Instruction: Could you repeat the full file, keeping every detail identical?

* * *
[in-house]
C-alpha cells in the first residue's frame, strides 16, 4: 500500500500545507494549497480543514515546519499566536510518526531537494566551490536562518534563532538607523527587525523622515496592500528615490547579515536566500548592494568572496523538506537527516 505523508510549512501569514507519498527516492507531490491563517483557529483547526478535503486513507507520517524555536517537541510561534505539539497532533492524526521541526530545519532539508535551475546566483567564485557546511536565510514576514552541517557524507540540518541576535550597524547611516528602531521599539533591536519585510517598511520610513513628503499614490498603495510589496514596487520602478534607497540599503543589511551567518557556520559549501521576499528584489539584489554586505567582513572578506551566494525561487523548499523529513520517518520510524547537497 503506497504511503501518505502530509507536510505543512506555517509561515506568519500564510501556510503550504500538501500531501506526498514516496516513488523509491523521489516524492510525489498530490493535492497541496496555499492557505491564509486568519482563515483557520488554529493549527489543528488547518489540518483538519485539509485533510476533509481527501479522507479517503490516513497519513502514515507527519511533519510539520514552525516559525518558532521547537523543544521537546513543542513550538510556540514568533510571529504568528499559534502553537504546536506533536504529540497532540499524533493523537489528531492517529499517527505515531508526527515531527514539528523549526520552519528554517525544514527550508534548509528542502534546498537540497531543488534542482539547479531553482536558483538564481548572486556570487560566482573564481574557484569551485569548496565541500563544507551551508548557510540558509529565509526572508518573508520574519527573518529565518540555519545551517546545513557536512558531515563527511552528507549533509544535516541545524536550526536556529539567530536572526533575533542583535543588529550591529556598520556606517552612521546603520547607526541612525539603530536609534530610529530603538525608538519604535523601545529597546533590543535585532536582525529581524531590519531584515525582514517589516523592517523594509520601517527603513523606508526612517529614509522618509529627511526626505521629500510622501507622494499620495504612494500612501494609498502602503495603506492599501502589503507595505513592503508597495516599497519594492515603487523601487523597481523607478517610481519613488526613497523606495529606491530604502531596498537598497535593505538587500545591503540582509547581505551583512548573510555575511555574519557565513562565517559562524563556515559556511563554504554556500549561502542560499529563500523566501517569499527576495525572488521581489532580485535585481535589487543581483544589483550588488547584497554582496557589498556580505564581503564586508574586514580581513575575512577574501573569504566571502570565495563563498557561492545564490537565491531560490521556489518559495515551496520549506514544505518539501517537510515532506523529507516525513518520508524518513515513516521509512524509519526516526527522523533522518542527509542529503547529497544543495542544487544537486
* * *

[in-house]
C-alpha cells in the first residue's frame, strides 16, 4: 500500500500545507494549497480543514515546519499566536510518526531537494566551490536562518534563532538607523527587525523622515496592500528615490547579515536566500548592494568572496523538506537527516 505523508510549512501569514507519498527516492507531490491563517483557529483547526478535503486513507507520517524555536517537541510561534505539539497532533492524526521541526530545519532539508535551475546566483567564485557546511536565510514576514552541517557524507540540518541576535550597524547611516528602531521599539533591536519585510517598511520610513513628503499614490498603495510589496514596487520602478534607497540599503543589511551567518557556520559549501521576499528584489539584489554586505567582513572578506551566494525561487523548499523529513520517518520510524547537497 503506497504511503501518505502530509507536510505543512506555517509561515506568519500564510501556510503550504500538501500531501506526498514516496516513488523509491523521489516524492510525489498530490493535492497541496496555499492557505491564509486568519482563515483557520488554529493549527489543528488547518489540518483538519485539509485533510476533509481527501479522507479517503490516513497519513502514515507527519511533519510539520514552525516559525518558532521547537523543544521537546513543542513550538510556540514568533510571529504568528499559534502553537504546536506533536504529540497532540499524533493523537489528531492517529499517527505515531508526527515531527514539528523549526520552519528554517525544514527550508534548509528542502534546498537540497531543488534542482539547479531553482536558483538564481548572486556570487560566482573564481574557484569551485569548496565541500563544507551551508548557510540558509529565509526572508518573508520574519527573518529565518540555519545551517546545513557536512558531515563527511552528507549533509544535516541545524536550526536556529539567530536572526533575533542583535543588529550591529556598520556606517552612521546603520547607526541612525539603530536609534530610529530603538525608538519604535523601545529597546533590543535585532536582525529581524531590519531584515525582514517589516523592517523594509520601517527603513523606508526612517529614509522618509529627511526626505521629500510622501507622494499620495504612494500612501494609498502602503495603506492599501502589503507595505513592503508597495516599497519594492515603487523601487523597481523607478517610481519613488526613497523606495529606491530604502531596498537598497535593505538587500545591503540582509547581505551583512548573510555575511555574519557565513562565517559562524563556515559556511563554504554556500549561502542560499529563500523566501517569499527576495525572488521581489532580485535585481535589487543581483544589483550588488547584497554582496557589498556580505564581503564586508574586514580581513575575512577574501573569504566571502570565495563563498557561492545564490537565491531560490521556489518559495515551496520549506514544505518539501517537510515532506523529507516525513518520508524518513515513516521509512524509519526516526527522523533522518542527509542529503547529497544543495542544487544537486